The US Federal Trade Commission (FTC) has approved an order that binds Oracle to being truthful with consumers about the security of updates for its widely-installed Java SE software.
The approved order follows a proposed settlement between Oracle and the regulator in December over allegations the tech giant claimed that updating Java SE would make a PC secure when it didn’t because older, vulnerable versions would still be installed.
All four FTC commissioners on Tuesday voted in favour of the proposed settlement.
The FTC said in December that Oracle must ensure its statements about security updates are true given that Java SE is installed on about 850 million PCs and the fact Oracle knew since acquiring it in 2010 it was a prime target for hackers due to old flaws. Oracle regularly patches critical flaws in Java SE and if older versions remain on systems, they could be exploited by hackers.
Oracle now has 10 days to tell consumers when they update Java SE if outdated versions are still installed. It will need to inform them of the risk of outdated versions and provide an tool to uninstall older versions from Java SE 1.4.2 up to the version released in the most recent quarter.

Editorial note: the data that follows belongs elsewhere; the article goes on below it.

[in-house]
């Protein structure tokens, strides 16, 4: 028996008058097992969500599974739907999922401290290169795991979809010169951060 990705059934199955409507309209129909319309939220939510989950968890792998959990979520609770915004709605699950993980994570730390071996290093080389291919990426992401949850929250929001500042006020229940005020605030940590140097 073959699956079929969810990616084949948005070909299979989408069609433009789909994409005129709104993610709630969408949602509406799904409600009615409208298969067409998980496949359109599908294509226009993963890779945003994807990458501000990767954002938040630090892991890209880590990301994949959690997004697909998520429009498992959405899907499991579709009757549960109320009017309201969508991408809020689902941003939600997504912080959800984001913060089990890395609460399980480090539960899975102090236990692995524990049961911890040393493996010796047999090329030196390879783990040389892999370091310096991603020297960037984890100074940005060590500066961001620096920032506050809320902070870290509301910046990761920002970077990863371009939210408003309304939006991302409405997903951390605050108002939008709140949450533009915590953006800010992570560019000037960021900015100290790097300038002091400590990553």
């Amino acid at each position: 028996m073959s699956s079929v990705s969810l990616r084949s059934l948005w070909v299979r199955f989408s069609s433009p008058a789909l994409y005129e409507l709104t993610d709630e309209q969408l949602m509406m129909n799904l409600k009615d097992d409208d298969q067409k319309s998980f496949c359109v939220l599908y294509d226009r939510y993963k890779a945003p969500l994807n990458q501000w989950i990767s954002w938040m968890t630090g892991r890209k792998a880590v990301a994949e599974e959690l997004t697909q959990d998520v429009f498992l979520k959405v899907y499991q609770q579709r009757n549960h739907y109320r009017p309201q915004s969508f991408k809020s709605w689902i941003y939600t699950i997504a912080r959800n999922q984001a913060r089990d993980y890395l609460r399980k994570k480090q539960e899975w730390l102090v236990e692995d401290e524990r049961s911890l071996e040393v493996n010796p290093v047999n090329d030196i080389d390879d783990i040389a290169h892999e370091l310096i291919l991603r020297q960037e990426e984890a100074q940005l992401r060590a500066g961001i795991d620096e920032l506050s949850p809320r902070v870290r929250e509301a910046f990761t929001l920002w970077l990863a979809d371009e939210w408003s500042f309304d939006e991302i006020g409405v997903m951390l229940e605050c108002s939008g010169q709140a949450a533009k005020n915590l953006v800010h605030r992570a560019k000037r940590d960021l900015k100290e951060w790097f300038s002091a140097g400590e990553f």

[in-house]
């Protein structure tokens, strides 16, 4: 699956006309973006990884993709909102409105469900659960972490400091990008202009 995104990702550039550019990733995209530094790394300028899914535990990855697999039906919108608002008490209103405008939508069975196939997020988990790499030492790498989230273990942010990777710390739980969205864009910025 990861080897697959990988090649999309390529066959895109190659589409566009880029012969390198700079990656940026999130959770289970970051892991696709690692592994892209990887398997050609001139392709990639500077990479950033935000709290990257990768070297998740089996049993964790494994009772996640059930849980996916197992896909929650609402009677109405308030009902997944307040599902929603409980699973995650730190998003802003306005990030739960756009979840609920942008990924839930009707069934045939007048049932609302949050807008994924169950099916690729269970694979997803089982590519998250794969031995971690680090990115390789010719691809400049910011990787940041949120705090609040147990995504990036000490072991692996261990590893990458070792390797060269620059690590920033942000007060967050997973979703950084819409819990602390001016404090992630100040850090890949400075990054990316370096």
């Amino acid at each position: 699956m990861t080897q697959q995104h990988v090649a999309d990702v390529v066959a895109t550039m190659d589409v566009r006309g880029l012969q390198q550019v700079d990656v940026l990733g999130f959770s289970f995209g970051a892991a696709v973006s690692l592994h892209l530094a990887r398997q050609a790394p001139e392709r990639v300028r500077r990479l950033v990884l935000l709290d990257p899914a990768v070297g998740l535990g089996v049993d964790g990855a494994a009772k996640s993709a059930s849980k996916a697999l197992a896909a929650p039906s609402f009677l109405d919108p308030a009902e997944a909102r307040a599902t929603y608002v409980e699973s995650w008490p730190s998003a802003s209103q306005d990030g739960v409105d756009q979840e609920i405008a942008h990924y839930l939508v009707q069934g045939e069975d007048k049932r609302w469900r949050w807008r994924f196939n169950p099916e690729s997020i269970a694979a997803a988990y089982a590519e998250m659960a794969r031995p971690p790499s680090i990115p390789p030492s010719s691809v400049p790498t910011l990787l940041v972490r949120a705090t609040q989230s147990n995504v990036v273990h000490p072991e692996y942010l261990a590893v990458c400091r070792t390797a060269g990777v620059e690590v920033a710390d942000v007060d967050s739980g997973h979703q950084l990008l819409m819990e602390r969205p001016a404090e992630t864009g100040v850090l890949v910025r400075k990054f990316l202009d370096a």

The company will also be required to broadcast via social media, its website and several third-party security products “important information regarding the security of Java SE”, linking to a letter proposed by the FTC but from Oracle that explains the lawsuit.
A portion of the letter reads: “The FTC alleged that, in the past, when you installed or updated Java SE, it didn’t replace the version already on your computer. Instead, each version installed side-by-side at the same time. Later, after we changed this, installing or updating Java SE removed only the most recent version already on your computer. What’s more, in many cases, it didn’t remove any version released before October 2008.”
Oracle must ensure the security notification is available for next two years.
Additionally, for the next five years Oracle will be obliged to provide upon request by the FTC all documents relating to compliance with the order.
Oracle is bound by the order until March 28, 2036, or 20 years from the date of any complaint the FTC makes against Oracle for violating the order, whichever comes later.
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